I’ve always been a fan of learning how memory works. I’ve read many books on the topic and have even delivered presentations on how to use memory aids so that trainers and other safety professionals can deliver entire presentations from memory. I always use these techniques for my own presentations in case something goes wrong with the technology..and I lose my print out of my slides (you can never be too prepared) and I actually had to resort you my memory once. While these techniques are great for remembering things like this, they do not necessarily help trainees to remember more of what they learn in a training class. One of these techniques in particular, a mnemonic, can be useful but it is not learning by itself – it only provides a way to get previously learned information out of your head. An example of a mnemonic for the 7rs of making training stick can be send to the left.
So, what does this strange illustration have to do with safety training? I created this illustration to help me remember the 7 rs during arecent presentation on training retention. I didn’t want to have to read a slide with 7 key words. Especially in a class on retention, I should know them by heart right? Easier said then done when you are standing in front of a room full of people. I didn’t trust my memory so I created this illustration. Without even looking at this illustration, I can picture it in my head, and recite the 7rs. I can be out walking my dogs, picture the illustration, and think about the 7rs and even tell myself (in my head of course) all about each of the Rs. It’s a great way to practice.
So, what do you see in this illustration that relates to safety training? Let’s talk about the first thing you probably notice – the globe head.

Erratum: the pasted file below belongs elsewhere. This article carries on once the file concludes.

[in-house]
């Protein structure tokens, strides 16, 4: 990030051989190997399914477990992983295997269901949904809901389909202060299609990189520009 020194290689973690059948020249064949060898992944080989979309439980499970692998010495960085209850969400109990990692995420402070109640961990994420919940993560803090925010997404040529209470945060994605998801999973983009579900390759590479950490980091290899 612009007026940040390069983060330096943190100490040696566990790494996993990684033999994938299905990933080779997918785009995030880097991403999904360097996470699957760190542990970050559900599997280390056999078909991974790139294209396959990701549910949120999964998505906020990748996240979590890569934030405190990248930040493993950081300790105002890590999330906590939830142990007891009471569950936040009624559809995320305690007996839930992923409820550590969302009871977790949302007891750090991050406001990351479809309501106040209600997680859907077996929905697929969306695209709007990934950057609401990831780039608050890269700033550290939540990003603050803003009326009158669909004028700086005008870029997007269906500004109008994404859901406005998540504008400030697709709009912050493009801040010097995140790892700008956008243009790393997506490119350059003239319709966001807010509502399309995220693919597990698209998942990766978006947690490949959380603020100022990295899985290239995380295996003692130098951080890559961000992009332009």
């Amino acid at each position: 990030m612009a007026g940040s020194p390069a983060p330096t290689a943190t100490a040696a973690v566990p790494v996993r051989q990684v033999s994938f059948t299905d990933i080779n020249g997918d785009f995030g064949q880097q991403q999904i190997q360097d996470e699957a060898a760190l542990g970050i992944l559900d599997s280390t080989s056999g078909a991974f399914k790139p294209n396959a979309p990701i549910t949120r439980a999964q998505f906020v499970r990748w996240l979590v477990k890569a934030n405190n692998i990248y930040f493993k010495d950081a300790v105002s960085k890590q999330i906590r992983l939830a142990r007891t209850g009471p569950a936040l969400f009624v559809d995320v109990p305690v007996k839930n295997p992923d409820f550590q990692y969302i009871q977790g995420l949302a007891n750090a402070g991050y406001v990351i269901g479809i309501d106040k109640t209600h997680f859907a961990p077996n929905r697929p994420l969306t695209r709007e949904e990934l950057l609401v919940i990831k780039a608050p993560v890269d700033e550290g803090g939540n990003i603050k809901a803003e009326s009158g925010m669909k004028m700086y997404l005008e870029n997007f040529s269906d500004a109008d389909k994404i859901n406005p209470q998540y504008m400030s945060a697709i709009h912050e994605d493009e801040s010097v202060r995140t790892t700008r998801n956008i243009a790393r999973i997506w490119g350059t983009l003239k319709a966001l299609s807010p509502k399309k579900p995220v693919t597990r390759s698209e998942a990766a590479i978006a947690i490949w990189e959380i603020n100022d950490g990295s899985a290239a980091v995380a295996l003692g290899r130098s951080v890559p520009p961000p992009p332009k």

The globe head represents Real World. One of the key Rs for safety trainers to consider if they want their training to be remembered is to make it relate to the real world as much as possible. Oe of the first things many safety trainers are told when they are just starting to deliver training, if they are ever told anything, is to answer the trainees’ question of WIIFM (What’s in it for me?) Real world means that the training is realistic and applies to their actual job and work environment. Real world means they will see how it applies to them. For example, you don’t want to show a training video of a large warehouse operation to a group of trainees who only work on construction sites. If a trainee can see how what you are telling them is directly applicable to them, their brain is not going to make the effort to put the training information into long term memory, and shortly after the training class is over, they will not remember the key information.
Whenever you can use photos or videos of the actual workplace and their co-workers (not actors), you will not only get the trainees’ attention faster and keep it, they will remember it longer because they can see how it directly applies to their job.
When creating or reviewing training you are about to deliver, think about this first R, Is your training realistic? Does it reflect the reality that your trainees face everyday? If not, how can you make it more real-world? Even adding this first R into your training materials will make it better. Think about what you can do today.
(Tomorrow, you’ll hear about another R. Can you guess what that might be based on the above image?)